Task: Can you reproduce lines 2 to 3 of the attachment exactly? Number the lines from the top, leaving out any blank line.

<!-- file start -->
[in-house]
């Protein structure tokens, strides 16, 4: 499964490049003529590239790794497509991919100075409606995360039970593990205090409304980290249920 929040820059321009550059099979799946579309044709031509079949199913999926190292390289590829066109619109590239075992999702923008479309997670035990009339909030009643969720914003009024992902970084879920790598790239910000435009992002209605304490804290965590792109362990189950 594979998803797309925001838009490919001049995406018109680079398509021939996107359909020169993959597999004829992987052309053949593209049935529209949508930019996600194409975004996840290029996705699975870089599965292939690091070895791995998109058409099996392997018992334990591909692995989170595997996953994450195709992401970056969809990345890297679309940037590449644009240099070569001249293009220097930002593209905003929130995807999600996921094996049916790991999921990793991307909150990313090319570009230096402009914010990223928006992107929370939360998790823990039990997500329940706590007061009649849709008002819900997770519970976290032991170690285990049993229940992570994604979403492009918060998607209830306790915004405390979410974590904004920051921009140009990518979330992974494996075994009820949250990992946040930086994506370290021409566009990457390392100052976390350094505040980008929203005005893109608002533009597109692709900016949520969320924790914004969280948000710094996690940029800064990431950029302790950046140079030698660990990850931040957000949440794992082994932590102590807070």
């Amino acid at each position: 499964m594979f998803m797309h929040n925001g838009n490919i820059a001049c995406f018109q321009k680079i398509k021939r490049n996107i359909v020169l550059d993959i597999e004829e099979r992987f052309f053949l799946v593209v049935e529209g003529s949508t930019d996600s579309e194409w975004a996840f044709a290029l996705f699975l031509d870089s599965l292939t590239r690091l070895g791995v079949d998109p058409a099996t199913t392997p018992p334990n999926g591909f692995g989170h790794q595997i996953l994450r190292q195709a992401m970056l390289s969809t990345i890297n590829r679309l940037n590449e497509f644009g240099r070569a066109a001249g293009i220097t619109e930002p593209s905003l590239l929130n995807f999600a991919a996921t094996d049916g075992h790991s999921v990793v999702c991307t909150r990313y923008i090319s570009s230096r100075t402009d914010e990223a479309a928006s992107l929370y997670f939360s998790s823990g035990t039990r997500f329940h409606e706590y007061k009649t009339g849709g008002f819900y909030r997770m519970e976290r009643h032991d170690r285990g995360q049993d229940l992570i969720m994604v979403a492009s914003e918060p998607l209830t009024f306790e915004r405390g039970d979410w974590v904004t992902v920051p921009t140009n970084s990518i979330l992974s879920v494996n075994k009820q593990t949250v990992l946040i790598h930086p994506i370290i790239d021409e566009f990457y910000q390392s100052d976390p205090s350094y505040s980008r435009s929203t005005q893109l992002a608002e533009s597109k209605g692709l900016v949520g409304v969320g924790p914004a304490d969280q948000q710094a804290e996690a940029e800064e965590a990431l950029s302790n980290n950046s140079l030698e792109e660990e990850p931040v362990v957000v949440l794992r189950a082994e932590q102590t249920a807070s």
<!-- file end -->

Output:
């Protein structure tokens, strides 16, 4: 499964490049003529590239790794497509991919100075409606995360039970593990205090409304980290249920 929040820059321009550059099979799946579309044709031509079949199913999926190292390289590829066109619109590239075992999702923008479309997670035990009339909030009643969720914003009024992902970084879920790598790239910000435009992002209605304490804290965590792109362990189950 594979998803797309925001838009490919001049995406018109680079398509021939996107359909020169993959597999004829992987052309053949593209049935529209949508930019996600194409975004996840290029996705699975870089599965292939690091070895791995998109058409099996392997018992334990591909692995989170595997996953994450195709992401970056969809990345890297679309940037590449644009240099070569001249293009220097930002593209905003929130995807999600996921094996049916790991999921990793991307909150990313090319570009230096402009914010990223928006992107929370939360998790823990039990997500329940706590007061009649849709008002819900997770519970976290032991170690285990049993229940992570994604979403492009918060998607209830306790915004405390979410974590904004920051921009140009990518979330992974494996075994009820949250990992946040930086994506370290021409566009990457390392100052976390350094505040980008929203005005893109608002533009597109692709900016949520969320924790914004969280948000710094996690940029800064990431950029302790950046140079030698660990990850931040957000949440794992082994932590102590807070």
């Amino acid at each position: 499964m594979f998803m797309h929040n925001g838009n490919i820059a001049c995406f018109q321009k680079i398509k021939r490049n996107i359909v020169l550059d993959i597999e004829e099979r992987f052309f053949l799946v593209v049935e529209g003529s949508t930019d996600s579309e194409w975004a996840f044709a290029l996705f699975l031509d870089s599965l292939t590239r690091l070895g791995v079949d998109p058409a099996t199913t392997p018992p334990n999926g591909f692995g989170h790794q595997i996953l994450r190292q195709a992401m970056l390289s969809t990345i890297n590829r679309l940037n590449e497509f644009g240099r070569a066109a001249g293009i220097t619109e930002p593209s905003l590239l929130n995807f999600a991919a996921t094996d049916g075992h790991s999921v990793v999702c991307t909150r990313y923008i090319s570009s230096r100075t402009d914010e990223a479309a928006s992107l929370y997670f939360s998790s823990g035990t039990r997500f329940h409606e706590y007061k009649t009339g849709g008002f819900y909030r997770m519970e976290r009643h032991d170690r285990g995360q049993d229940l992570i969720m994604v979403a492009s914003e918060p998607l209830t009024f306790e915004r405390g039970d979410w974590v904004t992902v920051p921009t140009n970084s990518i979330l992974s879920v494996n075994k009820q593990t949250v990992l946040i790598h930086p994506i370290i790239d021409e566009f990457y910000q390392s100052d976390p205090s350094y505040s980008r435009s929203t005005q893109l992002a608002e533009s597109k209605g692709l900016v949520g409304v969320g924790p914004a304490d969280q948000q710094a804290e996690a940029e800064e965590a990431l950029s302790n980290n950046s140079l030698e792109e660990e990850p931040v362990v957000v949440l794992r189950a082994e932590q102590t249920a807070s």